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The Space of Words : Heterogeneous relationships between words and space
The Space of Words
Heterogeneous relationships between words and space
Christophe Gallois, April 20, 2009
The Space of Words focuses on the pratice of eleven artists from different generations and explores heterogeneous relationships between words and space. It concerns two principal axes: the spatial presentation of language and the evanescence of meaning.

“For me, words have a temperature. When they reach a certain degree and start to get heated, I am attracted to them… Sometimes I dream that if a word gets too hot it will evaporate and I will no longer be able to read or think it. Mostly I capture the words before they get too hot.” The evanescence of words described by Edward Ruscha in this quotation illustrates the type of relationships that certain artists have with language: the creation of slippages between language and image and between language and space, highlighting not so much equivalent relationships as the dynamics of heterogeneity, sometimes resulting in their mutual effacement.

One of the sources of inspiration for this project was a conference given in 2004 by French philosopher Jacques Rancière. The Mudam exhibition has borrowed the title. In L’Espace des mots, Rancière takes Marcel Broodthaers’ appropriation of Mallarmé’s book Un Coup de dés jamais n’abolira le hasard (“A throw of the dice will never abolish chance”) as a starting point. By replacing the words on the space of the page with black bands that cancel out the meaning, Broodthaers presents the surface of exchange between language and space as a “space of confrontation” based on “a pratice of word and image which underligns their distance.” (Rancière)


The Space of Words/Gander_Felix Provides a Stage Again
The Space of Words/Gander_Felix Provides a Stage Again
 
The Space of Words focuses on a series of gestures that activate different types of gaps between language and space including effacement, alteration, loss of memory, the exploding of meaning and the transfer of the space of the page to the exhibition space. The common denominator of these gestures may be the central role given to the notion of reading and the process of interpretation, appropriation and editing thus implied. The disappearance of meaning, the silences and gaps that characterize several works in the exhibition thus operate as “spaces for thought” (to re-use Ruscha’s words concerning a series of canvases bearing effaced words).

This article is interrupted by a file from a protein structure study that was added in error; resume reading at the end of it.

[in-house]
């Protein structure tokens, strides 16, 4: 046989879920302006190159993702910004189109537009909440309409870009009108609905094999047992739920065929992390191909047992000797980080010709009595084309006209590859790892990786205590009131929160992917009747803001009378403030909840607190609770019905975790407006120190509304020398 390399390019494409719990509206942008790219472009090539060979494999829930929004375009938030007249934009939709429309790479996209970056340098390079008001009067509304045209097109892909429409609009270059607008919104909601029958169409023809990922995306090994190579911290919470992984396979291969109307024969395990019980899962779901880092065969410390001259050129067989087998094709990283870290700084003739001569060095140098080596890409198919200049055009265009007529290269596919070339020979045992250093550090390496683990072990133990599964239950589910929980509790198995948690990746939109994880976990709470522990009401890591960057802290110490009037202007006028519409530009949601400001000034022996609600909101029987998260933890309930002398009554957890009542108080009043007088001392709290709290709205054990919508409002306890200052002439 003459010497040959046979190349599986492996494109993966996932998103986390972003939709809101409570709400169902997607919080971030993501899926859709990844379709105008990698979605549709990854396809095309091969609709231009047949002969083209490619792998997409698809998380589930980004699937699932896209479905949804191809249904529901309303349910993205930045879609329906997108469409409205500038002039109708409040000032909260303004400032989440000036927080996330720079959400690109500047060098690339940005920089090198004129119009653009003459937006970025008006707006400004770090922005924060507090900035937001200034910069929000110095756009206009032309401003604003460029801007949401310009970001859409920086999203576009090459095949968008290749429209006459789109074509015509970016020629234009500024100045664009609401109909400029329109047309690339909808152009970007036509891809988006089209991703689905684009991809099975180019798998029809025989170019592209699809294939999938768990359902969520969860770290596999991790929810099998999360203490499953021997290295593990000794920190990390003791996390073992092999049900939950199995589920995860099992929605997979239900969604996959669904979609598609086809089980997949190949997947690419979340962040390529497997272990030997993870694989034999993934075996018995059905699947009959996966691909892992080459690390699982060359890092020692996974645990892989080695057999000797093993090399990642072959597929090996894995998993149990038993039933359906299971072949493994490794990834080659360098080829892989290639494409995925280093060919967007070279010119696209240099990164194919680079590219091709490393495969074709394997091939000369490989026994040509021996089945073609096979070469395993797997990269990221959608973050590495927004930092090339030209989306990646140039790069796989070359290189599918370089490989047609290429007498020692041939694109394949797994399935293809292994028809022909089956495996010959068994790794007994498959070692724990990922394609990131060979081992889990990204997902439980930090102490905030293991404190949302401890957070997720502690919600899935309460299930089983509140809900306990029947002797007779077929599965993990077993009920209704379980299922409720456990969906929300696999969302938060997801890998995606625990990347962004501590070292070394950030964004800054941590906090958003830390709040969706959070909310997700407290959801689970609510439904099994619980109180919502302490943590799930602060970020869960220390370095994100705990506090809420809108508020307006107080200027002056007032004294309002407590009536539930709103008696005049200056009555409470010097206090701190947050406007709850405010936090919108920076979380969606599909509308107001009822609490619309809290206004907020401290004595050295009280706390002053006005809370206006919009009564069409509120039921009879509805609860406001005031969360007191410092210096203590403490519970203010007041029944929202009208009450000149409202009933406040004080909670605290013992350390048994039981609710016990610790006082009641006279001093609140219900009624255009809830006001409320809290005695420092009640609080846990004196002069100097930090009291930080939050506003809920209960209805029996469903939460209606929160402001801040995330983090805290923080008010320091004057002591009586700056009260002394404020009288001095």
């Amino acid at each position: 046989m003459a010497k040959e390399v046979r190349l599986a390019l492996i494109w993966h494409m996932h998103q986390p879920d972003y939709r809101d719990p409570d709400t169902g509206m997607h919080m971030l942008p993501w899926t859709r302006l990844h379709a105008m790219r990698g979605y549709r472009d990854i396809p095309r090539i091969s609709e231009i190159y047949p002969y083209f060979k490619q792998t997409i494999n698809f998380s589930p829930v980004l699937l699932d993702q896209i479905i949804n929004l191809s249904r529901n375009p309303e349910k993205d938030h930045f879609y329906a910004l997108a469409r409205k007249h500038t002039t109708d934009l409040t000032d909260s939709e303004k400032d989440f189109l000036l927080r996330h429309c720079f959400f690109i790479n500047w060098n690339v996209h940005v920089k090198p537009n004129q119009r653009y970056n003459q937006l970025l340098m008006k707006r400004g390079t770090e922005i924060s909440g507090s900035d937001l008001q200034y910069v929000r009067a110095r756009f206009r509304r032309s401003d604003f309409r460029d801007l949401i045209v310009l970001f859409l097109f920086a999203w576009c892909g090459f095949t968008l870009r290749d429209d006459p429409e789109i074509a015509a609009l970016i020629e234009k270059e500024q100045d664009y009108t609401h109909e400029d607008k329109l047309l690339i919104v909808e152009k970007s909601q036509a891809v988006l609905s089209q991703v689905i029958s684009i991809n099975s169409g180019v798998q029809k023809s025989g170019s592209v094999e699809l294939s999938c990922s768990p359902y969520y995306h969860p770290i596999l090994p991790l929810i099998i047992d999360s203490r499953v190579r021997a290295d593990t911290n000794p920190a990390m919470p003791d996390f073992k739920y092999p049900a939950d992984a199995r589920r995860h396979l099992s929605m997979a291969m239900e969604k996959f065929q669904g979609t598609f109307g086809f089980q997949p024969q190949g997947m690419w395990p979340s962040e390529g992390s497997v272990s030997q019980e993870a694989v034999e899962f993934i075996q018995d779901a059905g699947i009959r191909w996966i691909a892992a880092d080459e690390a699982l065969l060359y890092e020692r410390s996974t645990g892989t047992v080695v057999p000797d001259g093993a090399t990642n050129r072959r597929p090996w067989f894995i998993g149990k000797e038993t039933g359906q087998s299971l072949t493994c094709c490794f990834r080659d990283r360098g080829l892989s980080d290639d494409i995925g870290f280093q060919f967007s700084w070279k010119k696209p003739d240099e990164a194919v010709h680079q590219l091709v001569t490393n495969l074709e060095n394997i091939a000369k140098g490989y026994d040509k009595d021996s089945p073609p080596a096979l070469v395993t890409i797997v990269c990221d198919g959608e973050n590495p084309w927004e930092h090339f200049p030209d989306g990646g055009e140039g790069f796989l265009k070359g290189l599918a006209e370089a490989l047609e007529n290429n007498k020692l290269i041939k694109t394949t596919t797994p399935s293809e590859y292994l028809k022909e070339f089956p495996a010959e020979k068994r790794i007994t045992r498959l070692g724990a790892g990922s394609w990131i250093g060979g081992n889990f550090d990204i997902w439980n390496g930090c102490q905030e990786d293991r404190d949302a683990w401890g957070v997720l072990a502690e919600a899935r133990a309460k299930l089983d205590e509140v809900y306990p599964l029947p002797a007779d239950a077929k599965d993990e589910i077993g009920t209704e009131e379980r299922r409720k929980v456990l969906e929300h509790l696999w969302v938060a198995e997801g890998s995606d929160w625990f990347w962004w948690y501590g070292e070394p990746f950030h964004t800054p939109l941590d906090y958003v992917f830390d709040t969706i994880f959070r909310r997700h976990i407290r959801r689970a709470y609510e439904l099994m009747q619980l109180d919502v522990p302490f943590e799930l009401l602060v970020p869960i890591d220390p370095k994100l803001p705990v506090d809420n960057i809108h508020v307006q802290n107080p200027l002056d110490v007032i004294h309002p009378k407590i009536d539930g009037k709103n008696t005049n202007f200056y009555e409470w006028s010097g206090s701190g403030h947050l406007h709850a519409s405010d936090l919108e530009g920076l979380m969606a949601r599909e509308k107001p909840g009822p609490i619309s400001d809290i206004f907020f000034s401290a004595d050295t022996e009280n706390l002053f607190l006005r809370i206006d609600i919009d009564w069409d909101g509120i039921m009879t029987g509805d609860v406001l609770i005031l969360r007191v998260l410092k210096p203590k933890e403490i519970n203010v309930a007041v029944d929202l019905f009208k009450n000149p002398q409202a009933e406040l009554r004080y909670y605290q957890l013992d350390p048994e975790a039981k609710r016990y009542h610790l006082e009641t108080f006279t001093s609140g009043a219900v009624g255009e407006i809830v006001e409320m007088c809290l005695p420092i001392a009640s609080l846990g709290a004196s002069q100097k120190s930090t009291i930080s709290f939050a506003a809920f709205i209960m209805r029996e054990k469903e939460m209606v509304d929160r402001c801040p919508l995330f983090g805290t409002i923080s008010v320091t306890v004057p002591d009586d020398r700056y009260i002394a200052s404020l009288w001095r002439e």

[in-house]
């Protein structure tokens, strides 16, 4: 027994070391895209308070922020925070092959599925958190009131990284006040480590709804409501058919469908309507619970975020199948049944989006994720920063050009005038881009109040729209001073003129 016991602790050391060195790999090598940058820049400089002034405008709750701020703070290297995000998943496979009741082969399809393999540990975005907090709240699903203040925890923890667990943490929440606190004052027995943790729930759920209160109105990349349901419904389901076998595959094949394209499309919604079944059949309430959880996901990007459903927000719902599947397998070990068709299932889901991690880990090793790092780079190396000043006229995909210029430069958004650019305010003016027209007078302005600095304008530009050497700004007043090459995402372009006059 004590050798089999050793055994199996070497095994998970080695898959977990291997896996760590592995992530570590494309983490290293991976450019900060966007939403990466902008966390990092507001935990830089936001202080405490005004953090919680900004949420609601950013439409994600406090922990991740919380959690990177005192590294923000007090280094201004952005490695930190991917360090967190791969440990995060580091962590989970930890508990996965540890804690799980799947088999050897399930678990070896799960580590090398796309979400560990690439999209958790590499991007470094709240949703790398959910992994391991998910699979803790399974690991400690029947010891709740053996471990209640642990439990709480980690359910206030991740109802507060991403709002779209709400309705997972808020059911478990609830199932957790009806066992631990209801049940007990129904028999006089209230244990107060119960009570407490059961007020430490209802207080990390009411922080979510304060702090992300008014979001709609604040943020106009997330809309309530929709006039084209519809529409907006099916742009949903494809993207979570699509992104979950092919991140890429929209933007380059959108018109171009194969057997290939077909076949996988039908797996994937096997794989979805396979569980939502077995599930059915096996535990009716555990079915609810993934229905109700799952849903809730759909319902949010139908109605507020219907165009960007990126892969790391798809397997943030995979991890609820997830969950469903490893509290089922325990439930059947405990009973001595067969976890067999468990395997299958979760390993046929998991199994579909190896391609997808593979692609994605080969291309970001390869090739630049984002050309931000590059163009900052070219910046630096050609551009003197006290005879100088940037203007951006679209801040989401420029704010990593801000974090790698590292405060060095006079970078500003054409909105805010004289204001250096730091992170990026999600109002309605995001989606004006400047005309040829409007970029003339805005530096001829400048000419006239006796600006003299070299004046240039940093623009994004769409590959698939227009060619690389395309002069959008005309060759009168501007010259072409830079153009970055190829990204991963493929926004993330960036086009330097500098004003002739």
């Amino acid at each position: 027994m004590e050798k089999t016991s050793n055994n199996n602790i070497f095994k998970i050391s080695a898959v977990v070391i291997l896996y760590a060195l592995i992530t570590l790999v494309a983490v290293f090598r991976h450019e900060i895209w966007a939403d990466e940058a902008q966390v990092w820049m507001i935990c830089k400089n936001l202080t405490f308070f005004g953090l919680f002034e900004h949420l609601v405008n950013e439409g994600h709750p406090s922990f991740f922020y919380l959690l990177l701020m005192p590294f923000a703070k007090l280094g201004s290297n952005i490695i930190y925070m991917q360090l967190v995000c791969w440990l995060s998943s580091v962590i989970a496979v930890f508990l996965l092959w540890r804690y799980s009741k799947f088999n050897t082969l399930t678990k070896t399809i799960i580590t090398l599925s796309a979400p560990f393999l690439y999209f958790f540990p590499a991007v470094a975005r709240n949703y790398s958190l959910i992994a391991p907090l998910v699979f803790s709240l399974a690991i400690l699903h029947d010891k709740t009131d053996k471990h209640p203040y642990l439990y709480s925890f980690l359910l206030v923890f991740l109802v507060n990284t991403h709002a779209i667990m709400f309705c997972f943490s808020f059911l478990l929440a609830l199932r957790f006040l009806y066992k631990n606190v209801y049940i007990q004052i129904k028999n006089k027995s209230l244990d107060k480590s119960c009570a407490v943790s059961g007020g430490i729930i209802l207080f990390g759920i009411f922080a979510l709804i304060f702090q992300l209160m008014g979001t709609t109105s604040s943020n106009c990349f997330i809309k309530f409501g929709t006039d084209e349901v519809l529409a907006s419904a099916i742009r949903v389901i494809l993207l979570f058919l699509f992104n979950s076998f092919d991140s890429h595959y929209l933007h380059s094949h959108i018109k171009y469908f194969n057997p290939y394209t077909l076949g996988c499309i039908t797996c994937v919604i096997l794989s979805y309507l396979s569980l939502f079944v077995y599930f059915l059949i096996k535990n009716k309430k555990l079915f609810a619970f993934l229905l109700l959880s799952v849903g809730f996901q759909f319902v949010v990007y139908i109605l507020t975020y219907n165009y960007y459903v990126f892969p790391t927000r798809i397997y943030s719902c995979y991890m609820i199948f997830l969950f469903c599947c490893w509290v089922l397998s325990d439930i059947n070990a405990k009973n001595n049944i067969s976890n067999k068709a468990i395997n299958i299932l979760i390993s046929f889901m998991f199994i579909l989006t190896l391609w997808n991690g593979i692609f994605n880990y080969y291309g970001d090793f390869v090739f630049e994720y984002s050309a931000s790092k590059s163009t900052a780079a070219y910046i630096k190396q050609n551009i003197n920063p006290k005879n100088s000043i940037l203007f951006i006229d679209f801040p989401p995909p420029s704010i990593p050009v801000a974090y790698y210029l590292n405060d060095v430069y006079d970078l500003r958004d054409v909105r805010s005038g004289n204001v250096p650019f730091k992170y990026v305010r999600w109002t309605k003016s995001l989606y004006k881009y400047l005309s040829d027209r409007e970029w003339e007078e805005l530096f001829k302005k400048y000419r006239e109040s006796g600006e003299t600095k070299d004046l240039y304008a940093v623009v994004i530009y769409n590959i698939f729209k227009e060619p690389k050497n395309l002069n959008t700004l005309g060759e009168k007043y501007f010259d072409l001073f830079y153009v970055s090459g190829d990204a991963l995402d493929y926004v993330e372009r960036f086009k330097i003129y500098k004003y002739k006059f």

The Space of Words/Aurélien Froment_Théâtre de poche, 2007_Store, London and Motive Gallery, Amsterdam_Aurélien Mole
The Space of Words/Aurélien Froment_Théâtre de poche, 2007_Store, London and Motive Gallery, Amsterdam_Aurélien Mole
 
A Sheet of paper on which I was about to draw, as it slipped from my table and fell to the floor (2008) by Ryan Gander shows the evanescence of meaning. The piece consists of a hundred crystal balls, each containing an engraving of a falling leaf. These objects evoke projects that are not produced and potential ideas. The series of large-format posters Felix Provides a Stage Again (2008) presents some studio experiments with leaves suspended in space, to define the shape of the engraved leaves. La Pluie (projet pour un texte) (1969) by Marcel Broodthaers echoes Gander’s work. This 16mm film shows Broodthaers writing a text with a pen in the rain which is gradually effaced as it is being written. Other works by the artist also address the question of effacement, such as the series of twelve plaques in Un Coup de dés jamais n’abolira le hazard (1969), or the installation Le Corbeau et le renard (1967-1972). Silence and the space between words are the main elements of the sound installation LeBout de la langue (The tip of the tongue) (1994/2009) by Dominique Petitgand, a piece about words “trapped by the disfunctioning of memory”. (Petitgand)

Two pieces that are of central importance in the exhibition are the paintings Blue Collar Tool & Die (1992) and The Old Tool & Die Building (2004) by Edward Ruscha.


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